Items either lay around in the world or sit in inventories of NPCs/monsters/the player. Items are persistent, if you drop them somewhere, they will generally be there when you get back.

  • items outside of inventories have an owner, which is either a certain NPC or noone. You can pick up items owned by noone as much as you like, but if you are in the FOV of the owning NPC or an NPC representing the law while picking it up, they become hostile towards you. Trying to steal stuff is part of the fun of the game.
  • there is no "mana". There are "cast many" spells which you can equip as weapon, and "cast once" which you use as item. "cast many" items have a certain potion casting cost. Potions come in red, green and blue, and are more rare/expensive in that order. Simple spells tend to use mostly red, where as more powerful spells use up more yellow and blue proportionally. Certain NPCs can generate "use once" spells for you at certain
    potion cost.
  • you won't actually wear armours etc to give you better defense (too problematic art-wise). Instead, you will simply carry items around in your inventory that happen to give you +whatever defense bonus.
  • Weapons are the only items that are visible when used, though there will only be one sword graphic for many different actual swords
  • there's no need to ever "equip" anything. Your entire inventory is ready for use at all times, and affects your play. To switch weapons, you will automatically scroll through all available weapons in your inventory, + the fist. If you sell your currently selected weapon, it will automatically switch to the fist. Ammo automatically gets used out of your inventory, when applicable.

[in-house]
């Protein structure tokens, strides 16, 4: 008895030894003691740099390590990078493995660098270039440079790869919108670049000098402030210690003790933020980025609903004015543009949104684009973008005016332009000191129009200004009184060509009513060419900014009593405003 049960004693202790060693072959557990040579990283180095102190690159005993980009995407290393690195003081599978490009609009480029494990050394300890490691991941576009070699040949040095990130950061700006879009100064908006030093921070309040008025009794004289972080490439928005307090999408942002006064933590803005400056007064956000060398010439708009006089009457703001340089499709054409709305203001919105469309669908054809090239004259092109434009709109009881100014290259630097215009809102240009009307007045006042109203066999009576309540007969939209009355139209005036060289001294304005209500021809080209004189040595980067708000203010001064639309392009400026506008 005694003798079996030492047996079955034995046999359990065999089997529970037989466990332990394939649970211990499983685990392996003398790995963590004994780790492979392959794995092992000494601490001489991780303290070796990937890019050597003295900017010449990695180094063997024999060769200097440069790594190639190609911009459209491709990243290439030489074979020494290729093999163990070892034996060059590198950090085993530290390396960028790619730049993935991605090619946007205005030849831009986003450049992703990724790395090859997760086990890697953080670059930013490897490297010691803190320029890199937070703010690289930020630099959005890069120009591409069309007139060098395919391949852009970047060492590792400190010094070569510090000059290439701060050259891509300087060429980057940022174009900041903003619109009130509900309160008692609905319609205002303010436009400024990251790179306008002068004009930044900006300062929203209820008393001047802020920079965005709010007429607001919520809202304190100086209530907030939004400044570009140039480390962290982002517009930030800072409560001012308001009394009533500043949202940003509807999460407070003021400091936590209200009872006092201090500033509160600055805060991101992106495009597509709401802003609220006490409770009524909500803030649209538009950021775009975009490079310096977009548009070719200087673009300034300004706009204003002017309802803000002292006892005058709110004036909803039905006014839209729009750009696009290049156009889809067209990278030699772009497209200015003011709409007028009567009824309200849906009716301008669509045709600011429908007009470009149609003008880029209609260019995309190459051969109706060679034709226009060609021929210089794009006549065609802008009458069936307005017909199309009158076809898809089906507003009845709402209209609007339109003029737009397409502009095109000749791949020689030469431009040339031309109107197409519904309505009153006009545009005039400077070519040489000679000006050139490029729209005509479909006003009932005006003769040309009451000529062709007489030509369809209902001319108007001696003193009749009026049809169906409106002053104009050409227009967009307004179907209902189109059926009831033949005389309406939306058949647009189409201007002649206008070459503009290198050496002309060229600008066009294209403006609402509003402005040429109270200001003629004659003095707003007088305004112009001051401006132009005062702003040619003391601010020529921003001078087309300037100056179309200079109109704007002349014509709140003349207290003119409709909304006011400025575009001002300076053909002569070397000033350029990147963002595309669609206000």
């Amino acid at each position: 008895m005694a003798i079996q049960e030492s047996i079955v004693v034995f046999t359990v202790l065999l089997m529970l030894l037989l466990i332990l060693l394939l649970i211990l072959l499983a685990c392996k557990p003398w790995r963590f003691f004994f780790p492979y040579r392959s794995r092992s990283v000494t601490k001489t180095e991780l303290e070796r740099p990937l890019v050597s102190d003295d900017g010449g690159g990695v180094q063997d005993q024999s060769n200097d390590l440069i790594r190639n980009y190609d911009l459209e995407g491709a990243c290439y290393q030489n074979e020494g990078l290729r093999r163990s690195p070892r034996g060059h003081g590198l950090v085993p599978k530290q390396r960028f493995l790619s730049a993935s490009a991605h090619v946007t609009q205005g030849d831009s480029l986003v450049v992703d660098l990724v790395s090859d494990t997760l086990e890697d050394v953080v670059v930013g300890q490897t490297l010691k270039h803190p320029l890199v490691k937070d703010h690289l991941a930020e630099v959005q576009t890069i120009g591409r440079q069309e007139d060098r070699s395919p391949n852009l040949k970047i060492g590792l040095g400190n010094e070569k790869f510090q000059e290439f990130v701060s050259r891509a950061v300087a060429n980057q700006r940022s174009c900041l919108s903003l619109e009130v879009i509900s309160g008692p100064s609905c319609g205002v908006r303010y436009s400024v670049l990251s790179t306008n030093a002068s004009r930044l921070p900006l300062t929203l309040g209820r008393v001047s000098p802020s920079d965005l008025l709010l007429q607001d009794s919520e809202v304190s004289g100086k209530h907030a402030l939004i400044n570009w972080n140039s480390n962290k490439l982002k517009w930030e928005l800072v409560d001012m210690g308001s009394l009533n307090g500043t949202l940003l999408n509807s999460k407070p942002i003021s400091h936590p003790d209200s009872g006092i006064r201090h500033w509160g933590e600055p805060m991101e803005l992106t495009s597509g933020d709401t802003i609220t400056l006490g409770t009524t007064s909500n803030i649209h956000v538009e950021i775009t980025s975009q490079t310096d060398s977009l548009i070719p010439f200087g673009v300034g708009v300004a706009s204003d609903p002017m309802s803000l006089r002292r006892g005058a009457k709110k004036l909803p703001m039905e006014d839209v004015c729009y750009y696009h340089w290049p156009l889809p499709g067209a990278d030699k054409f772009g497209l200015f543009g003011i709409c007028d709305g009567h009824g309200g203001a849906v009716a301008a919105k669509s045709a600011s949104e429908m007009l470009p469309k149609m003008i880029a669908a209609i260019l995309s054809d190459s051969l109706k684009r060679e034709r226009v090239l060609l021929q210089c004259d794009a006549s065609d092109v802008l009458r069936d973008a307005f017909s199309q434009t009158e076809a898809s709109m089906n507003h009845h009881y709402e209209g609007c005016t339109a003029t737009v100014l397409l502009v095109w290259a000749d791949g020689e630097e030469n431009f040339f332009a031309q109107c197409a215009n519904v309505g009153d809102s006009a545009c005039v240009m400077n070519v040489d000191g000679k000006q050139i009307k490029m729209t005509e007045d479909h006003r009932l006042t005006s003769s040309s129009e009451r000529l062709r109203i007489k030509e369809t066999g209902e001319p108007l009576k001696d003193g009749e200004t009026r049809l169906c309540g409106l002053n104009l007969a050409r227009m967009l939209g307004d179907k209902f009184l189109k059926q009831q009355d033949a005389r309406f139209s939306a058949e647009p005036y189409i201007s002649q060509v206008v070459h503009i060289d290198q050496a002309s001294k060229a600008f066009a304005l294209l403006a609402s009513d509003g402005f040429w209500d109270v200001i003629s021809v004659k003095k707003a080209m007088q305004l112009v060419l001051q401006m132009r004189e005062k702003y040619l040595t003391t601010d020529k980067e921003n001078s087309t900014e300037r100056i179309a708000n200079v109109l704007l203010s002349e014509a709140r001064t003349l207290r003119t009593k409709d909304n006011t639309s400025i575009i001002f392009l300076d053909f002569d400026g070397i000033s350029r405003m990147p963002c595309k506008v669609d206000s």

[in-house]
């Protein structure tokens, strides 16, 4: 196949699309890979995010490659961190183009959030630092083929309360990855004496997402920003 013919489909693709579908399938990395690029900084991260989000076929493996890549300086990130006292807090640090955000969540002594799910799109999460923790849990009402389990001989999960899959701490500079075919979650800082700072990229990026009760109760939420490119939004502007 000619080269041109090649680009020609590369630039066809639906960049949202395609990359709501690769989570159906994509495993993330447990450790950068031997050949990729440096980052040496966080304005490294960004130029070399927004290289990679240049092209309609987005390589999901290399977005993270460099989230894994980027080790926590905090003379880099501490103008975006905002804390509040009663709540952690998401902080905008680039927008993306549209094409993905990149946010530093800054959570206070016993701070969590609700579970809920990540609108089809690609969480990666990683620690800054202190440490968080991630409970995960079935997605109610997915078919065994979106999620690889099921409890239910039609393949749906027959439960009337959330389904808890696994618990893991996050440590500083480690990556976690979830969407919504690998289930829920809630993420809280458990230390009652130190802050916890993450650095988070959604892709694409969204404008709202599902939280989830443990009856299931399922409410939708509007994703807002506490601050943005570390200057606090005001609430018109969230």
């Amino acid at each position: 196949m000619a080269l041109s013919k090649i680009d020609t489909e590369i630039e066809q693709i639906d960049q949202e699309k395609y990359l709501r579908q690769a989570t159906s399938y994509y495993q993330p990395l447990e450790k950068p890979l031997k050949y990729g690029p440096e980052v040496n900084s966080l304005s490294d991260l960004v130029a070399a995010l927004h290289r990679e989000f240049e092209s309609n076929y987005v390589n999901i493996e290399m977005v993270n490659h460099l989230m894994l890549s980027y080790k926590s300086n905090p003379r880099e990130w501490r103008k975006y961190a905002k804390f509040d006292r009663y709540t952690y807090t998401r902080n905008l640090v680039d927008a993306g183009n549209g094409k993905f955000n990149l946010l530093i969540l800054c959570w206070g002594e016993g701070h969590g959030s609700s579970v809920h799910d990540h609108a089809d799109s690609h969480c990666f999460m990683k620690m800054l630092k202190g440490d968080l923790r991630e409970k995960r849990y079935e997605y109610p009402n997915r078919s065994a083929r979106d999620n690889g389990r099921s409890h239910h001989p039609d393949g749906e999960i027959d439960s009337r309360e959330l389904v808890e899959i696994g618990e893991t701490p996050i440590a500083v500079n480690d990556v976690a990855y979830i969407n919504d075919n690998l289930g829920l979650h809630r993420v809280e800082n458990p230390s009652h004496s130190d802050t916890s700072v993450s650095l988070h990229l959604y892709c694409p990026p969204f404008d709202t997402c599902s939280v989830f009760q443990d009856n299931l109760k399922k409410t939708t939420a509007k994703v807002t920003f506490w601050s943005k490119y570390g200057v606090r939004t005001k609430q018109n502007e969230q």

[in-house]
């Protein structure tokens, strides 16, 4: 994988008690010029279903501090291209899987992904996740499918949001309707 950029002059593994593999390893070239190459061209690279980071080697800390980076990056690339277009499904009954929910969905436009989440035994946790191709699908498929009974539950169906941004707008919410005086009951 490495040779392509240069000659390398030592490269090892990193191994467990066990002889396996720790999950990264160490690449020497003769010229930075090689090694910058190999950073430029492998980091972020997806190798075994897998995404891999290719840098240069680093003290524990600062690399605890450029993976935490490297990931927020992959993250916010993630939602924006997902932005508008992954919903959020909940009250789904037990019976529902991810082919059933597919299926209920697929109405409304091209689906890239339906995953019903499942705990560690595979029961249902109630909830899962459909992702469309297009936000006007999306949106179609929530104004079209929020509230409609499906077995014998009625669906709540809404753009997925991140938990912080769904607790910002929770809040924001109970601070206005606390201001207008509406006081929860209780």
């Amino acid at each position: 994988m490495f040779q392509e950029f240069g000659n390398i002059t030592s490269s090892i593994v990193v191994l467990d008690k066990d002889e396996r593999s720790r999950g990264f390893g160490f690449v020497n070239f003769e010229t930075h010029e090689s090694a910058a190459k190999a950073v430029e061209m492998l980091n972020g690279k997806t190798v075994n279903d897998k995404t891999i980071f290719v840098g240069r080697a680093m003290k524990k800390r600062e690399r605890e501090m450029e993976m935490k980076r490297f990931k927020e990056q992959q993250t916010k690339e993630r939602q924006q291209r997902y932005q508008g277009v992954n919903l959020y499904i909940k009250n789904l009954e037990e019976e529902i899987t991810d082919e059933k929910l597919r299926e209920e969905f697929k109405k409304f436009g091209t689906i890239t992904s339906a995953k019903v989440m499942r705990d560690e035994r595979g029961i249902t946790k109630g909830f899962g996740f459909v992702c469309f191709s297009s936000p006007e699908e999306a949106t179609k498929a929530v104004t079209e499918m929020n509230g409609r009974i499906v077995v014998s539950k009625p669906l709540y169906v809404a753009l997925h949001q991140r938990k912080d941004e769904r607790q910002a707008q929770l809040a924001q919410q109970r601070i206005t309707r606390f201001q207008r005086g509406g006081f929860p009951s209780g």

• There will be a generic item box model with a picture of the actual item on it, as we may want hundreds of items and are only able to produce models for a fraction of that.
  • the game specified a list of item rules such as: milk + wheat = bread. This means that if you have a bottle of milk selected in your inventory, and the inventory also contains a bag of wheat, a "bread" button will show up, pressing it takes the two items and makes bread. Combined items tend to be worth more and have better stats than the sum of their components. You can "split" most items in the same way to get its components back, but it will reduce the value of the components. I.e. 2 value 10 items may combine into a value 40 item, but when split they become 2 value 7 items. This is to make splitting possible (in the case of say de-attaching an artifact from a weapon), but it won't be a popular action.